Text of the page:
Wednesday, 30 April 2008

Rissani to Ouarzazate from the South

Many beautiful views were enjoyed on the return to Ouarzazate which in part passed through the Valley of the Draa River. We lunched at an outdoor restaurant nestled in the hillside and enjoyed a tajine of lamb, and wonderful melon for dessert.

Along the way, there was a bit of excitement doing desert donuts in the 4 x 4 and being caught with the windows down in a small sandstorm. After a long, long drive, we arrive at our hotel where the kids (and adults) can finally relax and swim.

Trekking out on camelback

The journey back was a bit calmer because we were more familiar with the beasts on which we were riding. That is, except for Q, who was quite queasy and uneasy on his camel's back. Maggie bravely requested her own camel, and to be last in line for the return trip. That way there would be no camel behind her breathing on her neck.

A night in the desert

After hopping off our camels, who were very calm and steadfast, we entered our Berber camp. It was quite the international community in our "square". We met people from Holland, Italy, and New Zealand. We stretched out on mats in the center of our square while we waited for our hosts to cook dinner. Q and M climbed up the nearby dune.

After dinner, we gazed at the stars for a little bit and then climbed into our "tent" for the night. With the big wool blanket in front of the door, it was a bit hot and stuffy inside, but we kept it down because there was a fair amount of sand blowing in the wind. The howling of the wind was a little unsettling for me, and I had a hard time sleeping, but it was cool lying in the desert listening to the wind and feel the sand. I was hoping it wouldn't turn into a big storm (it didn't). (However, a few nights later, another guide we met took a group into the desert during a sandstorm. She said it was practically impossible to see. I'm glad we didn't have to deal with that. We (M and I)actually did pack and wear ski goggles on our way into the desert because even on our trek a fair bit of sand was blowing across the dunes into our faces.)

In the morning Q and I began climbing the very high dune next to our camp. I got maybe 1/3 to 1/2 up, it was very tiring as you would slide as you step and it was very steep. It was like doing a stairmaster. Q made it to the top, and you can see below the pictures he took from the peak. Afterwards, he ran down the mountain of sand, which is also a bit scary because of its steepness. Soon after, he vomited three times as he exerted himself so much with no water or food. The poor little dude was queasy the whole time riding back on his camel.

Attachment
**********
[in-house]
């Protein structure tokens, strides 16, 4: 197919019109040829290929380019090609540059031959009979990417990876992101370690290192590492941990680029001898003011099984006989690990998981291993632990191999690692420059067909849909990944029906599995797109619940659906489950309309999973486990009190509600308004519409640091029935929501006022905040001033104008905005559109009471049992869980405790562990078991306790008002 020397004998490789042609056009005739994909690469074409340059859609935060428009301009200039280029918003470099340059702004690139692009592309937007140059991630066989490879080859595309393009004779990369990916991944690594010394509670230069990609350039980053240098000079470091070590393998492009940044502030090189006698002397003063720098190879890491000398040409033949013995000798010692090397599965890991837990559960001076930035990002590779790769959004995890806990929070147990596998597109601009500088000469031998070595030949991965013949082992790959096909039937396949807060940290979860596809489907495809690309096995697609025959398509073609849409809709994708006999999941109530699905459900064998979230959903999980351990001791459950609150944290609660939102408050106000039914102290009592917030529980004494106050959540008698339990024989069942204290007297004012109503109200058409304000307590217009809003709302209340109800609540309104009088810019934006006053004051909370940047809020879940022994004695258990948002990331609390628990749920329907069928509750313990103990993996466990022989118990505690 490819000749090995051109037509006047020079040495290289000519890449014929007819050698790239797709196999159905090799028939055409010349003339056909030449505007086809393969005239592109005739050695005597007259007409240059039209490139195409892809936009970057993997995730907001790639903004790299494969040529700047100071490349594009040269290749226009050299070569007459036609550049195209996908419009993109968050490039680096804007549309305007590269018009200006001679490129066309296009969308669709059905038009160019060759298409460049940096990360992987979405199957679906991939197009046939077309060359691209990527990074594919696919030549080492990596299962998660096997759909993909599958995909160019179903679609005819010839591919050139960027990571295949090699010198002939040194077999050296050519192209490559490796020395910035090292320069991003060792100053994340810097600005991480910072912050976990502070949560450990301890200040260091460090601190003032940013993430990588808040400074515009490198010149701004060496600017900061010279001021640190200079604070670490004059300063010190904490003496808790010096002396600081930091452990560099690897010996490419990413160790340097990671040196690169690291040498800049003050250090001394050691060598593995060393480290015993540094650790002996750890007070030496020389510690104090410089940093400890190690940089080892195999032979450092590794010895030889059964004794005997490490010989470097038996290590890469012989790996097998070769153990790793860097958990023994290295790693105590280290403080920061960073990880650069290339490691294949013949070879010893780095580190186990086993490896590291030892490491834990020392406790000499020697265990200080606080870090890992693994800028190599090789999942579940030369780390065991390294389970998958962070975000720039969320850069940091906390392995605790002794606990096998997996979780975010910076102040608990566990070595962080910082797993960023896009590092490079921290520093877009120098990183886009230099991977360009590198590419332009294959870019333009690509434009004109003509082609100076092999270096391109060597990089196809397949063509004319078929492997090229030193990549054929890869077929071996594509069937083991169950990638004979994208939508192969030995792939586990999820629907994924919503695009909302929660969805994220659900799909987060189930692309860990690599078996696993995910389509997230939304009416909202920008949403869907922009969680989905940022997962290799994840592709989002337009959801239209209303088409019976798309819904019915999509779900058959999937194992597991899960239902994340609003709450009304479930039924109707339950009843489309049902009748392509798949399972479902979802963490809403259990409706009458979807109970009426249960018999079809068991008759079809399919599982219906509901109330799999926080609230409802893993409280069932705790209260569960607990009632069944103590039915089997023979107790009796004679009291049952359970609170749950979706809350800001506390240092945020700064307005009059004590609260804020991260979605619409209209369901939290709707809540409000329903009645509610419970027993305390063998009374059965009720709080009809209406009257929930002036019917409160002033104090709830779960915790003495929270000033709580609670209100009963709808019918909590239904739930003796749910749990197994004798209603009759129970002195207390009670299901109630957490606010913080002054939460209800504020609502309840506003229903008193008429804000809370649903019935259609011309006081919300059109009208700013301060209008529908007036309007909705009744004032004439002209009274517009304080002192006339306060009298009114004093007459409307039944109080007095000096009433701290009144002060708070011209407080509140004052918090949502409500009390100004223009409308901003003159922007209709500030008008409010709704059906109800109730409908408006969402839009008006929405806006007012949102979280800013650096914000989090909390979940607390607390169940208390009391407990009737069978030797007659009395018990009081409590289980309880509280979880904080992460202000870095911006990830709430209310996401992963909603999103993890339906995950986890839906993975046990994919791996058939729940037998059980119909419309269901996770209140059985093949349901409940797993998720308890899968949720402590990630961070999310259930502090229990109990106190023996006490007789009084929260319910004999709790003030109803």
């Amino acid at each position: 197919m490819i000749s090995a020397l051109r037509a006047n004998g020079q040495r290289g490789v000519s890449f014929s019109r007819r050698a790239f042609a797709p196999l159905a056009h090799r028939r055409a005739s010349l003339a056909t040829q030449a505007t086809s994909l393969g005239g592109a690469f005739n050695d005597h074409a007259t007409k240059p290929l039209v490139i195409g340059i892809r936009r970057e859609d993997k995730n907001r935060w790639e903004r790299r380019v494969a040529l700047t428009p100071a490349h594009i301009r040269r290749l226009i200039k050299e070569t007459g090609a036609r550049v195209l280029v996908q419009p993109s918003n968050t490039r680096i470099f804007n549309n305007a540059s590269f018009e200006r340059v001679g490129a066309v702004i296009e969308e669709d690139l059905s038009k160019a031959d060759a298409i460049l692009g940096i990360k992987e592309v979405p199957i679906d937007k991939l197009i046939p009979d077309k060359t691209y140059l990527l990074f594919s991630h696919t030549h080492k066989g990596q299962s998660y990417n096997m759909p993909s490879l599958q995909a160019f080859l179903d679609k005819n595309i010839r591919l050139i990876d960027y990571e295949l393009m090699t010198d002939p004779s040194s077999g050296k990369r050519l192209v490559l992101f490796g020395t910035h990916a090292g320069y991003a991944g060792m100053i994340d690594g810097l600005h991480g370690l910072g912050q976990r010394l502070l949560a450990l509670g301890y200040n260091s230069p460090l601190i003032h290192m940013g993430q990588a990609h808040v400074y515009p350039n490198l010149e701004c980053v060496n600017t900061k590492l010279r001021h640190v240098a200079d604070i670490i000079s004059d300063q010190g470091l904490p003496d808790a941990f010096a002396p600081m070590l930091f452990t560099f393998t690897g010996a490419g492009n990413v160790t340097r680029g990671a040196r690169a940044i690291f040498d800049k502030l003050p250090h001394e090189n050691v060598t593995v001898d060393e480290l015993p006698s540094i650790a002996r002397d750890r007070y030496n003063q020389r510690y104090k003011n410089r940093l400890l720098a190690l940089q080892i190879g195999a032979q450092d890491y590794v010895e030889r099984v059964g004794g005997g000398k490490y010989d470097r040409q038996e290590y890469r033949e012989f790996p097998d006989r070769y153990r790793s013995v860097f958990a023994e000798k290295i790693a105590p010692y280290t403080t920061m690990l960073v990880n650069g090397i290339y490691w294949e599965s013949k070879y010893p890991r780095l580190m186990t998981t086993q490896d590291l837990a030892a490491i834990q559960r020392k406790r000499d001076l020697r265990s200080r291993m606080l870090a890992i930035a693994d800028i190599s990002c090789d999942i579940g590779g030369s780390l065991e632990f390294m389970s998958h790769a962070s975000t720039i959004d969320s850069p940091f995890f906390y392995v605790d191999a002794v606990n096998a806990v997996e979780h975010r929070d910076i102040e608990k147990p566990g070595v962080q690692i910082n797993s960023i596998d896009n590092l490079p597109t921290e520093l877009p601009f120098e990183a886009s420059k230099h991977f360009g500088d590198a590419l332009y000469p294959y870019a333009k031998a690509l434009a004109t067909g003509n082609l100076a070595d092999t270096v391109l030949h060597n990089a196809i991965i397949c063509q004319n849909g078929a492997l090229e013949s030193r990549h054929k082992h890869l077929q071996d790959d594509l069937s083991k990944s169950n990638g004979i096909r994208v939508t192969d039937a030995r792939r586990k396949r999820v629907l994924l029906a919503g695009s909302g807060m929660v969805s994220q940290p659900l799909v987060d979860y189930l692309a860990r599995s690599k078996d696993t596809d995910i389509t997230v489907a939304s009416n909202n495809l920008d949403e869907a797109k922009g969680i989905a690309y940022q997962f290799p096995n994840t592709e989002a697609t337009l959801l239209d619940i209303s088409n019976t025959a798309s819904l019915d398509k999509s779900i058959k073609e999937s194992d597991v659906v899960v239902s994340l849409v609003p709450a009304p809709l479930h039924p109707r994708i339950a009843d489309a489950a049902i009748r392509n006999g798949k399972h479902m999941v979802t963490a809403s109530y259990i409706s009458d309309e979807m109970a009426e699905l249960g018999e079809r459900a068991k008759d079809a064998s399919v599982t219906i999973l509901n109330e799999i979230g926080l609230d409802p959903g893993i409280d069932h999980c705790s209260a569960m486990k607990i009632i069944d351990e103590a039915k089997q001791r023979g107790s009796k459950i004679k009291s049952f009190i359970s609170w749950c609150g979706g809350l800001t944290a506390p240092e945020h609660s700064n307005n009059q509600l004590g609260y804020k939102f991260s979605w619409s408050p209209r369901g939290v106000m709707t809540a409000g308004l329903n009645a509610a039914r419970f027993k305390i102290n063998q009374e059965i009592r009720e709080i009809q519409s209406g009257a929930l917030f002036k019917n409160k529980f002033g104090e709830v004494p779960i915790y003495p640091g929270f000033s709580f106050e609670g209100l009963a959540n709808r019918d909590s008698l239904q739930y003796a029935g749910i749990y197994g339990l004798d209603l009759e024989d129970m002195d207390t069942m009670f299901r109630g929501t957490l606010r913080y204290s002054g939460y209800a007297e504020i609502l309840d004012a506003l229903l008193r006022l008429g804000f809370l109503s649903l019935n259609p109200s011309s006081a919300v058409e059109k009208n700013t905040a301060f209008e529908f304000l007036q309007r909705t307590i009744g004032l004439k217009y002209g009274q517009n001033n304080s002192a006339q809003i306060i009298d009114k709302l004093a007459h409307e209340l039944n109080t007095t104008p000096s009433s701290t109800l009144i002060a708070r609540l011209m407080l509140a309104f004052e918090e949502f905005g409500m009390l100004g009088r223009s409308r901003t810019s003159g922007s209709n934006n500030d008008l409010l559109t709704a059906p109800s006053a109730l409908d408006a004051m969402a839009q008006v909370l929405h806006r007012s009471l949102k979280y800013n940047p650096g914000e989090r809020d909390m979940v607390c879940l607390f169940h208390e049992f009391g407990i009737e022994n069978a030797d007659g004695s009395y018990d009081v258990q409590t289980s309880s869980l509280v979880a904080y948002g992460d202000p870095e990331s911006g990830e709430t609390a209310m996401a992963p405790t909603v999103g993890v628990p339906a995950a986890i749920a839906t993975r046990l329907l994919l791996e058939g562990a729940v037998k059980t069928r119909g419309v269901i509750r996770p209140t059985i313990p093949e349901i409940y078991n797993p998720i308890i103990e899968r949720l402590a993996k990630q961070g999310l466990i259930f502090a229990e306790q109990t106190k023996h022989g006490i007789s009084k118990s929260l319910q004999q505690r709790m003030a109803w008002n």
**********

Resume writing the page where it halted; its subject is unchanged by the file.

Tuesday, 29 April 2008

Into the desert

After packing our backpacks with essentials and leaving our luggage at the nearby hotel, we became acquainted of our camels and began our journey into the desert. I was hoping that camels couldn't sense fear, or if they did, they didn't react to it.

Our guide leads us into the desert.

Leaving the comforts of the hotel behind (can be seen in distance).

Matt's camel comes undone.

Tying the camels back together.

Lining back up.

String on my camel breaks.

Where is Maggie? She's not on her camel.

Here she is with dad, the camel behind her was getting too "friendly" with her.

Route to Rissani

Along the way to Rissani we saw women doing laundry in the creek, and a fossil shop where fossils are polished and big slabs of fossils are turned into tables and sinks. We had lunch with Hassan's family before entering the gates to the desert.

It turns out Quinn and Said have a similar taste in music, Akon fans.

The gate to the desert.

This is the flat desert, known as the Reg. If you click on the picture, you can just make out the desert of dunes in the distance, known as the Erg.

These are the dunes, with a couple of cafe tables set up (if you click on the picture you see them).

Gorges of the Todra

The gorges that were cut by the Todra River were beautiful orange red cliffs. We had an opportunity to follow the Todra on foot for a while. It was nice to get out and move.

Monday, 28 April 2008

Castes made of sand

Remembering that Jimi Hendrix had spent some time in Morocco, mainly in Essaouira, I couldn't help thinking of his song Castles Made of Sand as we passed by the kasbahs and village houses that were in various stages of eroding back into the sand and dirt.